Album review: Patti Smith's 'Banga'
After her National Book Award-winning memoir "Just Kids" greatly expanded her audience, Patti Smith could have done the usual aging-rock-legend safety move: record an album of standards and covers. Except she had just done that with 2007’s "Twelve." Instead, on her first album of original material in eight years, Smith goes back to her notebook and pulls out everything that’s been great about her for four decades -- an encyclopedia’s worth of literary, mythic, historical, religious and musical references; doo-wop ballads; epic guitars and guitar epics; quivering poems in headstand pose -- and some things that are not.
"Banga" (named after a dog in Bulgakov’s "The Master and Margarita" -- reference No. 1) opens with the first of two songs about Europeans’ discovery of the New World. Piano and strings drive the rhapsodic, epistolary "Amerigo." On this and other tracks, Smith sings with more depth, timbre and richness than perhaps she ever has. "April Fool," an invitation to writerly romance, may be the most buoyant pop song she’s recorded. Success has been good to Smith.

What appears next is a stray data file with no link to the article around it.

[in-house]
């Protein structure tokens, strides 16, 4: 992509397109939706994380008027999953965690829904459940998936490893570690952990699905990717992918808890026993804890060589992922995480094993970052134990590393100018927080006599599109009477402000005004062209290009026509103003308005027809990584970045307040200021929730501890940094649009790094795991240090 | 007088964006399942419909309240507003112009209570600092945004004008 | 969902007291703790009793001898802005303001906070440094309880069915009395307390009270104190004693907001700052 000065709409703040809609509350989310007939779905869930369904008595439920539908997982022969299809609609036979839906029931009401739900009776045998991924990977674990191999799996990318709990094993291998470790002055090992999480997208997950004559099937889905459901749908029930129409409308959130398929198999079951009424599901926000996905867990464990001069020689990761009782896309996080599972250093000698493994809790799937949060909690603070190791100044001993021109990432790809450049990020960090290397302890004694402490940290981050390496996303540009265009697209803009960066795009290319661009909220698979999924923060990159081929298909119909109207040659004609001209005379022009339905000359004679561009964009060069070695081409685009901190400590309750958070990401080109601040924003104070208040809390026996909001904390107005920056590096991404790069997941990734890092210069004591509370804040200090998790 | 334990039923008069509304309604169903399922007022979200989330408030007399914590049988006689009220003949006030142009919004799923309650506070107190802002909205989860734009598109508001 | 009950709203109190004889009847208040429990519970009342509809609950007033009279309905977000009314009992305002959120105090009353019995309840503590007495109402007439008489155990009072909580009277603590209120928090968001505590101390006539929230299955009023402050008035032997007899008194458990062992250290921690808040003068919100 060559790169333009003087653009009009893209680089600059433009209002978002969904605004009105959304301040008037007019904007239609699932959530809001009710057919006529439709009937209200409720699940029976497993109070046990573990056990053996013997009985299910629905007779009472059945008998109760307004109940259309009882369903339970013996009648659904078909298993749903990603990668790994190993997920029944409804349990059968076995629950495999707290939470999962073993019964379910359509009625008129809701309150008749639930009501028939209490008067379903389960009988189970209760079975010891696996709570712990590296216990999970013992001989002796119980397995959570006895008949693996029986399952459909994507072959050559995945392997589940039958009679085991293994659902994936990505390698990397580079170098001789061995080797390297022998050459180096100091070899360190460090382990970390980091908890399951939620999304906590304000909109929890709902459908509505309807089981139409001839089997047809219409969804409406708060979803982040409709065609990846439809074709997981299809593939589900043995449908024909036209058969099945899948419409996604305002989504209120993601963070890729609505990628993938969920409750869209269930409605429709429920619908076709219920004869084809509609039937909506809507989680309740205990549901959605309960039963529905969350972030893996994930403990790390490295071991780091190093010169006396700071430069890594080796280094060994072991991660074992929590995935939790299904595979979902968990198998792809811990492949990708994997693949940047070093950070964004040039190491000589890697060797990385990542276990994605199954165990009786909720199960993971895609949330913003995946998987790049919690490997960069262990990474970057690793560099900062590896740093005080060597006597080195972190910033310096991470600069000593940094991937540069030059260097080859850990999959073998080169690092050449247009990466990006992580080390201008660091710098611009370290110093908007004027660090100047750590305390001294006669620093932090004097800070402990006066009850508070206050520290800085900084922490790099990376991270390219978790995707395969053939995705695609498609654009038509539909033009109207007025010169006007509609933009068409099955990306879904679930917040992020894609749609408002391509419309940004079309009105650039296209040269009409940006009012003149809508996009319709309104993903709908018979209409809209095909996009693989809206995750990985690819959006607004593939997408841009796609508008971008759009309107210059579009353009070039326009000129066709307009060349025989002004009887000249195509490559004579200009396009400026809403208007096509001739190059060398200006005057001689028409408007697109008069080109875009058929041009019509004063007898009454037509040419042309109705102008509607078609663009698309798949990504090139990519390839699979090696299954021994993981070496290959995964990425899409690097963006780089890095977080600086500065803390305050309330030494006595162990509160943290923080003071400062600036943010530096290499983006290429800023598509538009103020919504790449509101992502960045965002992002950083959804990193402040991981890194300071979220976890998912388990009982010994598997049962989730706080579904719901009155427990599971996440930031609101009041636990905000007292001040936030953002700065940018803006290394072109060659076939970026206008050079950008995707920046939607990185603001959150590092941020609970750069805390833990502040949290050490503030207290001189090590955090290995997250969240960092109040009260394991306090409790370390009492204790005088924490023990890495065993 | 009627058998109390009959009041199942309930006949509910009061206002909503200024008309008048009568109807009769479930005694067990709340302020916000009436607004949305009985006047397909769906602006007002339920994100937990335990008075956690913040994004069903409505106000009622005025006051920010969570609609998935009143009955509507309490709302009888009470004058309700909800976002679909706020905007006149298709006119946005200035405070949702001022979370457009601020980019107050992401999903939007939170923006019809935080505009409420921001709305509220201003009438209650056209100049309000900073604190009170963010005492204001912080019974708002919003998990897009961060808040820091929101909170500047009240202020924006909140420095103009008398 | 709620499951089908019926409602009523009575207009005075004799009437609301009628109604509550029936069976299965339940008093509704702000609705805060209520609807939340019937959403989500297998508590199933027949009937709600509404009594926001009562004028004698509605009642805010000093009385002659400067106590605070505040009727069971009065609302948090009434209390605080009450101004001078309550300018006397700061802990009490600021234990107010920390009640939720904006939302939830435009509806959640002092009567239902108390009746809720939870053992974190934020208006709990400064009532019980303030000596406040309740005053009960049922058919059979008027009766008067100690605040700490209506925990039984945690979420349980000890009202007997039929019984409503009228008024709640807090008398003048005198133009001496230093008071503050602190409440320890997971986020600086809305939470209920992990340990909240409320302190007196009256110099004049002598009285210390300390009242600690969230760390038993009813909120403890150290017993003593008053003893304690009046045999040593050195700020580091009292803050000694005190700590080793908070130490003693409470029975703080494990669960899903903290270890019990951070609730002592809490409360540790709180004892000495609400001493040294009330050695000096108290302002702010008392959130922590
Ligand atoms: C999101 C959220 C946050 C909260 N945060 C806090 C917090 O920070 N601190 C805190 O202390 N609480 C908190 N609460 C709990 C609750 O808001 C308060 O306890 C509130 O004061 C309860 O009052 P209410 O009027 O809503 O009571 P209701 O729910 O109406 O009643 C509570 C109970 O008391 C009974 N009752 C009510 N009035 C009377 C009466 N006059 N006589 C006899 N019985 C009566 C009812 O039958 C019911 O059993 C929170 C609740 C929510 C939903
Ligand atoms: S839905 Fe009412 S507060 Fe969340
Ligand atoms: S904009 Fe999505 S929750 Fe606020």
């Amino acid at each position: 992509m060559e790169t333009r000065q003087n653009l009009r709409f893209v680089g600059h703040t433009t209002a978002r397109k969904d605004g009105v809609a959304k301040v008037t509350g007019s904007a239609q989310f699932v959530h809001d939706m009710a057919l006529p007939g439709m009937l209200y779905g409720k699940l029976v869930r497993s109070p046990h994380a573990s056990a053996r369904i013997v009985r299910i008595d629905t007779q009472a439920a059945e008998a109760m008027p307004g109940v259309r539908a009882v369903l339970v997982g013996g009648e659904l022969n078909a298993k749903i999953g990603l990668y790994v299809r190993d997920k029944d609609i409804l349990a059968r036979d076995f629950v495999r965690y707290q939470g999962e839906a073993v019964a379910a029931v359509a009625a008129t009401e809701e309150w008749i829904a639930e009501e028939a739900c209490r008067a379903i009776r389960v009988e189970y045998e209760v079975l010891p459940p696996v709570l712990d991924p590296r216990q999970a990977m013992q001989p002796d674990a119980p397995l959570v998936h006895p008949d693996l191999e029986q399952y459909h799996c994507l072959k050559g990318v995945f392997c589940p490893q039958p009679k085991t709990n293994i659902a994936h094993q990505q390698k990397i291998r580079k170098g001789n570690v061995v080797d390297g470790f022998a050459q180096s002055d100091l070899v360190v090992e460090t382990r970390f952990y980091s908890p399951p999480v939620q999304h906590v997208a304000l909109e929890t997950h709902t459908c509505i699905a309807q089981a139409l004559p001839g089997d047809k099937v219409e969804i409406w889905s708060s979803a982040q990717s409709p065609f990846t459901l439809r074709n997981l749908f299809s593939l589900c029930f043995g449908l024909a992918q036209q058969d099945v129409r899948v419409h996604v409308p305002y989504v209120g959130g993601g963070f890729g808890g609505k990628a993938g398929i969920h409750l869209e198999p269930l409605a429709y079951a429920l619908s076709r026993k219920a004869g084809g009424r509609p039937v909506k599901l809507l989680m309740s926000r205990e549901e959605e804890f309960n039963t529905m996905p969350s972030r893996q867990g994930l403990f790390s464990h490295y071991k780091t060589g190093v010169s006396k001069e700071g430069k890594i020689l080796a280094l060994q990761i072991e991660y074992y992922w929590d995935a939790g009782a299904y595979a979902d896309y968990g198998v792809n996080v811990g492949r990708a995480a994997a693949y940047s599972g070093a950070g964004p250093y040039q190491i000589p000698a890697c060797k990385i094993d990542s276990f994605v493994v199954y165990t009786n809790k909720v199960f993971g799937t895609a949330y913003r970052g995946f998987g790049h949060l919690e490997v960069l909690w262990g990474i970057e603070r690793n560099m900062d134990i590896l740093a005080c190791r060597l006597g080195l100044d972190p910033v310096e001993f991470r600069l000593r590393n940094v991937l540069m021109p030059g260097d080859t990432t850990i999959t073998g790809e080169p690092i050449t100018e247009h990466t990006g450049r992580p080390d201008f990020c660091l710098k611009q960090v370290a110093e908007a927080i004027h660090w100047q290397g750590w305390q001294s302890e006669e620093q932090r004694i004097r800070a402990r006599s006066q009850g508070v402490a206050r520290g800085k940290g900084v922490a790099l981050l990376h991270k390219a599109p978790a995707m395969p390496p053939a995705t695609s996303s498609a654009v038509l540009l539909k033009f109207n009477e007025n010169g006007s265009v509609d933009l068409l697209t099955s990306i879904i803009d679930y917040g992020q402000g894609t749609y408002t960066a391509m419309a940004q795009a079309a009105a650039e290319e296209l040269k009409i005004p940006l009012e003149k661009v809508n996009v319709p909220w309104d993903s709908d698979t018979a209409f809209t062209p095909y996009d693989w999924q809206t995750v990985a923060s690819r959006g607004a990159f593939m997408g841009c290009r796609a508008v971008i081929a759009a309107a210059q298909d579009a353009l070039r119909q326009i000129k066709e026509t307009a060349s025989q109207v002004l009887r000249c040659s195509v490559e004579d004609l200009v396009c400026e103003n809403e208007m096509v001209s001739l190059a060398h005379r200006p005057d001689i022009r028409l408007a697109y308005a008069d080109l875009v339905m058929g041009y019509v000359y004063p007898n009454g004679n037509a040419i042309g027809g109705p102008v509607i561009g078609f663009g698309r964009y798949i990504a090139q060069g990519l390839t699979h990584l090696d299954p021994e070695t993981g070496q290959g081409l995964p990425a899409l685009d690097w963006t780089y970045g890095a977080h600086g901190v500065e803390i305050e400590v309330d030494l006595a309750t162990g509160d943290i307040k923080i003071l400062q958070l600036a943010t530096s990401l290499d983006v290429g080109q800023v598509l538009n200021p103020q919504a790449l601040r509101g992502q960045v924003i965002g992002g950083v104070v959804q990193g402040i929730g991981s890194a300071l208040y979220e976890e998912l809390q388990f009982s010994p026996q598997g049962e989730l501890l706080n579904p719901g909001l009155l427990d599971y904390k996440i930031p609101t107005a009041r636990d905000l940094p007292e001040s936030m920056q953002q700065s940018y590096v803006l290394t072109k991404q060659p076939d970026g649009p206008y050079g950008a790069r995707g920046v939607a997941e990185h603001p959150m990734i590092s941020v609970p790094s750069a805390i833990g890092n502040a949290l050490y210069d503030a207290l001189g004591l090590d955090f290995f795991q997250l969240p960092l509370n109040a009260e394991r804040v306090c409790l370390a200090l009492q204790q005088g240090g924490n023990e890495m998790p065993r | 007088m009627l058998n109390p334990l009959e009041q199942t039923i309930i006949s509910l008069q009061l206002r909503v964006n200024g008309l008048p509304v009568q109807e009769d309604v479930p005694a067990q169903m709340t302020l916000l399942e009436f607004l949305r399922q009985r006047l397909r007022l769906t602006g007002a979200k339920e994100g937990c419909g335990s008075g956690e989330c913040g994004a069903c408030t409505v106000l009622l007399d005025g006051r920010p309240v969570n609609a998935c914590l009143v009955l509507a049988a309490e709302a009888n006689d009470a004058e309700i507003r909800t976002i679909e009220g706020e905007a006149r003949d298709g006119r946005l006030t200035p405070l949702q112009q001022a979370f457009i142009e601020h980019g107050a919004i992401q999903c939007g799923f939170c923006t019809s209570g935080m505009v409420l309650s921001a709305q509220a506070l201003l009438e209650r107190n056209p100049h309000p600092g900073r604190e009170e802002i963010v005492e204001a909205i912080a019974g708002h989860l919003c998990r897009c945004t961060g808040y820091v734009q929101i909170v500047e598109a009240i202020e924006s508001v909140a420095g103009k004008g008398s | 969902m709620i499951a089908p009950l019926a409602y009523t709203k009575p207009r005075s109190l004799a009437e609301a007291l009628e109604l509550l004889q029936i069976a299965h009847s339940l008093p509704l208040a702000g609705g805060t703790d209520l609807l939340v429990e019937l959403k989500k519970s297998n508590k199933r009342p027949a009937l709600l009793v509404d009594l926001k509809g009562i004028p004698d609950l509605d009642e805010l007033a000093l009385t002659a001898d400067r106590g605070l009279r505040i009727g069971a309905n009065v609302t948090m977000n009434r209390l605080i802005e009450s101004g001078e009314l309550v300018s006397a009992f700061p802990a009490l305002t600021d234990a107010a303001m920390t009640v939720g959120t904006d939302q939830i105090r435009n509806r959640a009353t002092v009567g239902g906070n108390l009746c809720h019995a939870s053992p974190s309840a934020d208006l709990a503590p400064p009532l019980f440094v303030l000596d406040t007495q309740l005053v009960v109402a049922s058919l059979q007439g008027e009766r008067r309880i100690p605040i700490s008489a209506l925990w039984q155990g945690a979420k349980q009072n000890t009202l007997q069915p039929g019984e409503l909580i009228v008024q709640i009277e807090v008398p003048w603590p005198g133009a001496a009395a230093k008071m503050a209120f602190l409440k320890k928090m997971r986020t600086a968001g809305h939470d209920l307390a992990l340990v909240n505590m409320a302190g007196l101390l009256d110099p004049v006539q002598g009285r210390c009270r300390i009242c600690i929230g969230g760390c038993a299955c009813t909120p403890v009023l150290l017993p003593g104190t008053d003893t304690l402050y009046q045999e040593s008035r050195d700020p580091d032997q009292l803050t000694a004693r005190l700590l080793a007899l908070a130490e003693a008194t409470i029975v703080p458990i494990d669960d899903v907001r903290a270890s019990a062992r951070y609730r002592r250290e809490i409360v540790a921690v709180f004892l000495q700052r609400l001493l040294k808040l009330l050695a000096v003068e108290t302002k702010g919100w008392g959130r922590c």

Writing and art-making are recurrent themes on "Banga." On "Constantine’s Dream," the second track about voyages to America, Smith tackles the very nature of art -- and the art of nature. Halfway through the 10-minute opus, painter Piero della Francesca shouts this "Horses"-worthy Patti war cry: "Oh lord let me die on the back of adventure/ With a brush and an eye full of light." But the song buckles under historical weight, never quite delivering on its "Land"-like promise. One of the great things about "Just Kids" and Smith in person is her mischievous sense of humor. "Banga" could stand some Puckish cameos.
This is what happens to artists who take risks; not every effort works. But by reaching back to her literary roots, Smith has reinfused her music. Produced by Smith with her longtime bandmates, including original Patti Smith Group members Lenny Kaye and Jay Dee Daugherty, "Banga" is both a return to form and her best album in many years.
Three and a half stars (Out of four)
-- Evelyn McDonnell